The usually sleepy Kampong Bahru has indeed become more exciting the past months, with the addition of Dolc Patisserie, Kream & Kensho and the revamped Strangers’ Reunion.

Located 2 doors away from Dolc Patisserie at Kampong Bahru, At3 (@3) is the newest addition to the cafe scene in the arae.

As unique as their name sounds, At3 is a Nordic style cafe serving Nordic cuisine, not commonly seen in Singapore.

In English usage the term “Nordic countries” is vaguely used for Denmark, Norway, Sweden, Finland and Iceland; while “Scandinavia” is commonly used for Denmark, Norway and Sweden.

Both “Nordic” and “Scandinavian” are often used interchangeably here.

Their interior can be described Scandinavian-themed with simplicity, minimalism and functionality, which includes usage of natural materials such as leather and wood.

The 20 seater space gave off warm and homely vibes, equipped with wooden furniture in a white-washed space and industrial flooring.

Food menu consists of Nordic cuisines, which include Smoked Salmon Salad ($17), Kale Salad ($17), Avo Shrimp Sandwich ($24), Skagen Toast ($18), Smoked Salmon Sandwich ($20) and Viking Breakfast ($21).

I noted that their (not-very-Nordic) dessert prices are on the higher side though, which include Earl Grey Lavender Tea Cake ($8), Pistachio Lemon Tea Cup ($9, Sliced Daim Cake ($4), Mini Tart ($7), Orh Nee Cake ($10) and Ondeh Ondeh Cake ($10).

The Orh Nee Cake ($10) looked interesting with a layer of Orh Nee (Yam) in between 2 layers of pandan sponge cake, dusted with desiccated coconut and edible flowers on top. (May remind some of LUNA’s.)

The pandan sponge cake was soft, fluffy, yet moist.

I was glad that it wasn’t too sweet but it tasted predominantly pandan instead of yam.

The Sliced Daim Cake ($4) is made using a Daim bar – a type of Swedish chocolate made from bits of crunchy almond caramel covered in milk chocolate.

It tasted similar to Ferrero Rocher without the hazelnut crunch, not as dense as I thought it would be, perfect as a light snack.

A quad-beans-blend of Brazil, Colombian, Ethiopia and Sumatra Quad-beans-blend, roasted by Highlander coffee is used for their espresso-based drinks at the moment. (They will be switching to Swedish coffee beans in future.)

Among the Black ($5), White ($6), Espresso ($3) and Espresso Tonic ($5) available, I had the White ($6) which was medium bodied, smooth, floral with chocolatety and malty notes.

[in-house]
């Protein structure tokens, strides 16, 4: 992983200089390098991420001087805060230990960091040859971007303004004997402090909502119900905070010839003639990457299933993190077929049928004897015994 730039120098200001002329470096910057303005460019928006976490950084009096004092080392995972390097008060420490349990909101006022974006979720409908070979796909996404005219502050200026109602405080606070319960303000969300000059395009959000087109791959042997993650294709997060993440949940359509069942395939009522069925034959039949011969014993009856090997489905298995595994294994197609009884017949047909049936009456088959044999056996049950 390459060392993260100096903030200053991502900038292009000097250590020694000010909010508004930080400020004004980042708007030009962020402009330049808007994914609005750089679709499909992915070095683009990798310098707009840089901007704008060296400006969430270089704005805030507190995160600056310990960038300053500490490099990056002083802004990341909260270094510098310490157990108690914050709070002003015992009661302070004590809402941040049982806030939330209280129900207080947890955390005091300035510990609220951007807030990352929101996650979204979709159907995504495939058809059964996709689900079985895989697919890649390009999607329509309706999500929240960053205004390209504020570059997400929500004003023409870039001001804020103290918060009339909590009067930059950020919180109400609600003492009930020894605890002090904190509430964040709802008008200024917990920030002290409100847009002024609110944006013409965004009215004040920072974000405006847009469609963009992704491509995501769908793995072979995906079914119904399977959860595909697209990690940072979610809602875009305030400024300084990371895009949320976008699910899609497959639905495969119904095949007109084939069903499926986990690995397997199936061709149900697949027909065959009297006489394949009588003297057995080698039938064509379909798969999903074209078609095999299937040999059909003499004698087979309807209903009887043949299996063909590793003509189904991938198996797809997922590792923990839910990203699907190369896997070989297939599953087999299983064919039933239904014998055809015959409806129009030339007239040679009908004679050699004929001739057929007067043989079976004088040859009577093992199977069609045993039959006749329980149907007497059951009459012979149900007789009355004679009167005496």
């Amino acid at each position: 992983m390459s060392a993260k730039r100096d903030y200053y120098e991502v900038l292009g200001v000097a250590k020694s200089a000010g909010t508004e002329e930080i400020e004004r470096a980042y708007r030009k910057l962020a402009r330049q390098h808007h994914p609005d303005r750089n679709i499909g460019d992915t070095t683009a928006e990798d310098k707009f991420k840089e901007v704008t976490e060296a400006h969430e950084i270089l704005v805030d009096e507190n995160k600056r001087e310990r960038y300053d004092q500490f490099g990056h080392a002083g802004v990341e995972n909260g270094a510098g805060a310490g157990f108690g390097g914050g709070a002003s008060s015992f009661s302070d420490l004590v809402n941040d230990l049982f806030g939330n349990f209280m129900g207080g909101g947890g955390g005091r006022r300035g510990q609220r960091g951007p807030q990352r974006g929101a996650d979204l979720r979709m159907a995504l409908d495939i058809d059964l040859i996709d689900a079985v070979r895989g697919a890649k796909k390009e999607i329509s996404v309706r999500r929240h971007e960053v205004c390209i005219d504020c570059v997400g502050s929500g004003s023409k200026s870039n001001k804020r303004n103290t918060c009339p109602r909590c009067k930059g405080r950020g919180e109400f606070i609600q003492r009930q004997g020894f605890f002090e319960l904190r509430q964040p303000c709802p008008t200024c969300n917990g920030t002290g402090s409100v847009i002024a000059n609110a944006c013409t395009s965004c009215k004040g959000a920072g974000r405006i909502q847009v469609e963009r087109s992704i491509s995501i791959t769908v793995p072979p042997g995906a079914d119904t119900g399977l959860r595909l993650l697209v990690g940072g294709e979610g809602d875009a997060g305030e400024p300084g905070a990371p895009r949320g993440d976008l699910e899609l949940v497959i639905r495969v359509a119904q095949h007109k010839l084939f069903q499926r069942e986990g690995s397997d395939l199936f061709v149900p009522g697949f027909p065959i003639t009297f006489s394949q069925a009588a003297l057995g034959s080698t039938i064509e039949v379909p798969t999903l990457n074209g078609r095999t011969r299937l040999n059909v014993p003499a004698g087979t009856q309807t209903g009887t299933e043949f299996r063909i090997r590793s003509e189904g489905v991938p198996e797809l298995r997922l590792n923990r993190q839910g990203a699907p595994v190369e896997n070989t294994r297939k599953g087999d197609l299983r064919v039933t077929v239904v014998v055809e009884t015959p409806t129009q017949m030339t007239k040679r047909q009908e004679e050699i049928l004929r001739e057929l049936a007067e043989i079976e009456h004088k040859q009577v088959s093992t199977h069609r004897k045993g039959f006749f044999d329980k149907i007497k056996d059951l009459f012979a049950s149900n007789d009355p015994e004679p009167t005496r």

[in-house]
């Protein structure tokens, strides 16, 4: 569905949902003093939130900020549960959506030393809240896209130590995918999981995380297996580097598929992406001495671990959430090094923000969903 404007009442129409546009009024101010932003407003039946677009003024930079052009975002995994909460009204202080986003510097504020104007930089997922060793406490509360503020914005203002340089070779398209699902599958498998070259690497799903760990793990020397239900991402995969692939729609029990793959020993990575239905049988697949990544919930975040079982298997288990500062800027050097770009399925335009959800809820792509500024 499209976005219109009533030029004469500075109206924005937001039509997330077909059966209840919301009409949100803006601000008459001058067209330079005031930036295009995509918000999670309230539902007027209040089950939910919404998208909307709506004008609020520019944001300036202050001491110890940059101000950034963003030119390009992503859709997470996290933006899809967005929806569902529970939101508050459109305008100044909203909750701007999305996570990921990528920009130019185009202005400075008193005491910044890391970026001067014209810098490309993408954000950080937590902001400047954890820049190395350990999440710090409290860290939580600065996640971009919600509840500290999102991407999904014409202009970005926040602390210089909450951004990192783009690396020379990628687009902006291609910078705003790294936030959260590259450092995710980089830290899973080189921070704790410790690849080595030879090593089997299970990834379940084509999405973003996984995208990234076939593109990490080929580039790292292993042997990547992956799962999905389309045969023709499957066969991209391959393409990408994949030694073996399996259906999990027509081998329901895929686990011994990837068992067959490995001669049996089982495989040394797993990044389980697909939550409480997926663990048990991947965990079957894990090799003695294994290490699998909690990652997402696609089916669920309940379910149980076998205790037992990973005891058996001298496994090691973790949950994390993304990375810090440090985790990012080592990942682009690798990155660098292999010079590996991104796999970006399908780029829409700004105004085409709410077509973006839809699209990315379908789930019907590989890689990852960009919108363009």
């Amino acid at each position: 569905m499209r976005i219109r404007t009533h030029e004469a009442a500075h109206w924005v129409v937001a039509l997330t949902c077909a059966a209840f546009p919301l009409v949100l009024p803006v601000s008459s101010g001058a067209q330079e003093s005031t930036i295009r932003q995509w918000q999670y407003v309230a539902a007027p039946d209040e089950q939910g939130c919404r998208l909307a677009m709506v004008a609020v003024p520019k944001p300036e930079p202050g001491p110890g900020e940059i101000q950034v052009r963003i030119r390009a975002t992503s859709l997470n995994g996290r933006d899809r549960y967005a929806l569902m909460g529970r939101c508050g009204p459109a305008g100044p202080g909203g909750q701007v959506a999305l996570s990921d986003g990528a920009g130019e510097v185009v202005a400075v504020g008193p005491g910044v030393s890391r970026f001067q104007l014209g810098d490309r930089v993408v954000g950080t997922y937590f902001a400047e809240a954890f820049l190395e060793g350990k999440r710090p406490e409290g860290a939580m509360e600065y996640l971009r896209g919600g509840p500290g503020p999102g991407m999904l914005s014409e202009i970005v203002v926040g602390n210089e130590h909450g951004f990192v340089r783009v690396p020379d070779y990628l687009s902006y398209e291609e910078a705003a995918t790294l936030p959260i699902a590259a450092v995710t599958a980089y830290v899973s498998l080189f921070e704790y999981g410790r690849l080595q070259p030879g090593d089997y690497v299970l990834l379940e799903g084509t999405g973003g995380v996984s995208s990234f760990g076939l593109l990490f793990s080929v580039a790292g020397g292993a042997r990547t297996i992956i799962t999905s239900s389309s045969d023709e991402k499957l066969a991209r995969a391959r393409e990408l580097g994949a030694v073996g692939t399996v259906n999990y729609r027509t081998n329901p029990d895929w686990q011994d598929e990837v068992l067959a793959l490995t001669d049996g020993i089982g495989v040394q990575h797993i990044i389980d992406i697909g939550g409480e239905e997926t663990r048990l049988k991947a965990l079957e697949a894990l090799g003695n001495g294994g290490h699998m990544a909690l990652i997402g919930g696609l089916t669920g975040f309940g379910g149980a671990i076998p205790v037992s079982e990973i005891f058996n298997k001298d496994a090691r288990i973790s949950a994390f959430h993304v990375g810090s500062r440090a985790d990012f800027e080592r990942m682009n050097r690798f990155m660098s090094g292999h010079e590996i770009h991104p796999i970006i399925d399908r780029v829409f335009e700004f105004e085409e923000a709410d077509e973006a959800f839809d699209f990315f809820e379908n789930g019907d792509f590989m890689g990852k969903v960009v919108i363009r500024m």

Non-espresso drinks include their Matcha ($5.50) and Chocolate ($5), with their iced version contained in this unique curved glass.

Perhaps their desserts and drinks available at the moment on their menu do not fully reflect their Nordic style, I hope that there will be a stronger Nordic touch in their savoury food options in the future.

At3 (@3)
63 Kampong Bahru Road, Singapore 169369
Opening Hours: 8am – 6pm (Mon – Sun)

Other Related Entries
Dolc Patisserie (Kampong Bahru)
Strangers’ Reunion (Kampong Bahru
Kream & Kensho (Kampung Bahru Road)
LUNA (Amoy Street)
The Better Half (Everton Park)

* Written by Nicholas Tan @stormscape who loves all things [NEW]. DFD paid for food reviewed unless otherwise stated.

3 COMMENTS

  1. Hey there Daniel, jiamin here from Olsen bakehouse. it’s been a long time since we baked for u, we used to be inthebrickyard and baked for u when we were in Salut coffeeshop & maybe even our JTC Days a good 5-6 years ago.

    I saw ur recent post (been following hehe) at3 coffee place their cake (banana, Orh nee, ondeh ondeh) looks an awful lot like ours in terms of size and shape and proportion down to the decor. I just wanted to give a heads up, in case it was written tt they baked it themselves or maybe can check / clarify w them. But we r not wholesaling so I’m not sure if they did make it (don’t wanna wrongfully accuse) just tt our customer highlight to us that they thought we r stocking at other cafes but we are not. We only currently provide our banana bread and sticky date pudding to EC commune.

    Wld love to bake for u someday again.

      • Thank you Jia Min & Olsen Bakehouse team, thank you for clarifying with At3. This is not very typical though, as cafes which source cakes would have informed the supplier.

        Plus, I would imagine it would be a win-win, eg more direct communication, some form of customisation/differentiation, and of course pass any possible savings down to the consumer (and encourage repeat purchases).

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